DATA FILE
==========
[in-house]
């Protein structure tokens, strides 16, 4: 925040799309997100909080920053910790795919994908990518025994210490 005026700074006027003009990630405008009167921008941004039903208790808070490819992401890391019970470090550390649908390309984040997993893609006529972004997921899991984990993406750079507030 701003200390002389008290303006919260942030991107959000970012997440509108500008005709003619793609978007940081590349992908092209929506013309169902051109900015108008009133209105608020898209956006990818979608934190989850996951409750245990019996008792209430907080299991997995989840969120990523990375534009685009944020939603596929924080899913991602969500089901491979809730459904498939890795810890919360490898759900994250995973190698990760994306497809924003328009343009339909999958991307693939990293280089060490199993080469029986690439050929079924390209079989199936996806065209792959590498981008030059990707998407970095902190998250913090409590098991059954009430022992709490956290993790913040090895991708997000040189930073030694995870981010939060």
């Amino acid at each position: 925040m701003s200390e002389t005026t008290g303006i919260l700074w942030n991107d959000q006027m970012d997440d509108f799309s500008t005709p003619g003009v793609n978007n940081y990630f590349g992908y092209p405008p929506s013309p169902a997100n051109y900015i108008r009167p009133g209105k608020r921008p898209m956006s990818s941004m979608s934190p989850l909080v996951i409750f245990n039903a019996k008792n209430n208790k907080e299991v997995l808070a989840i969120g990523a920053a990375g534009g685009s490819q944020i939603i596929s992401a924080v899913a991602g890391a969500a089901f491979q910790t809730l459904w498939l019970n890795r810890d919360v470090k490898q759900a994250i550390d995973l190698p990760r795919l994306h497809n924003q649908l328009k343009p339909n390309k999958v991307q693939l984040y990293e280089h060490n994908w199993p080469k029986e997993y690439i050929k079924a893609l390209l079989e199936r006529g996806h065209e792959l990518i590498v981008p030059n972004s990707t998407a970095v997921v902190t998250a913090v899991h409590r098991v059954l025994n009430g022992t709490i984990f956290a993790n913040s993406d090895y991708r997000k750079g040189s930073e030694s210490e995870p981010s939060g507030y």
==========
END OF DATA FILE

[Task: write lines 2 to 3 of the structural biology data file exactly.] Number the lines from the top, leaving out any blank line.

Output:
């Protein structure tokens, strides 16, 4: 925040799309997100909080920053910790795919994908990518025994210490 005026700074006027003009990630405008009167921008941004039903208790808070490819992401890391019970470090550390649908390309984040997993893609006529972004997921899991984990993406750079507030 701003200390002389008290303006919260942030991107959000970012997440509108500008005709003619793609978007940081590349992908092209929506013309169902051109900015108008009133209105608020898209956006990818979608934190989850996951409750245990019996008792209430907080299991997995989840969120990523990375534009685009944020939603596929924080899913991602969500089901491979809730459904498939890795810890919360490898759900994250995973190698990760994306497809924003328009343009339909999958991307693939990293280089060490199993080469029986690439050929079924390209079989199936996806065209792959590498981008030059990707998407970095902190998250913090409590098991059954009430022992709490956290993790913040090895991708997000040189930073030694995870981010939060």
């Amino acid at each position: 925040m701003s200390e002389t005026t008290g303006i919260l700074w942030n991107d959000q006027m970012d997440d509108f799309s500008t005709p003619g003009v793609n978007n940081y990630f590349g992908y092209p405008p929506s013309p169902a997100n051109y900015i108008r009167p009133g209105k608020r921008p898209m956006s990818s941004m979608s934190p989850l909080v996951i409750f245990n039903a019996k008792n209430n208790k907080e299991v997995l808070a989840i969120g990523a920053a990375g534009g685009s490819q944020i939603i596929s992401a924080v899913a991602g890391a969500a089901f491979q910790t809730l459904w498939l019970n890795r810890d919360v470090k490898q759900a994250i550390d995973l190698p990760r795919l994306h497809n924003q649908l328009k343009p339909n390309k999958v991307q693939l984040y990293e280089h060490n994908w199993p080469k029986e997993y690439i050929k079924a893609l390209l079989e199936r006529g996806h065209e792959l990518i590498v981008p030059n972004s990707t998407a970095v997921v902190t998250a913090v899991h409590r098991v059954l025994n009430g022992t709490i984990f956290a993790n913040s993406d090895y991708r997000k750079g040189s930073e030694s210490e995870p981010s939060g507030y």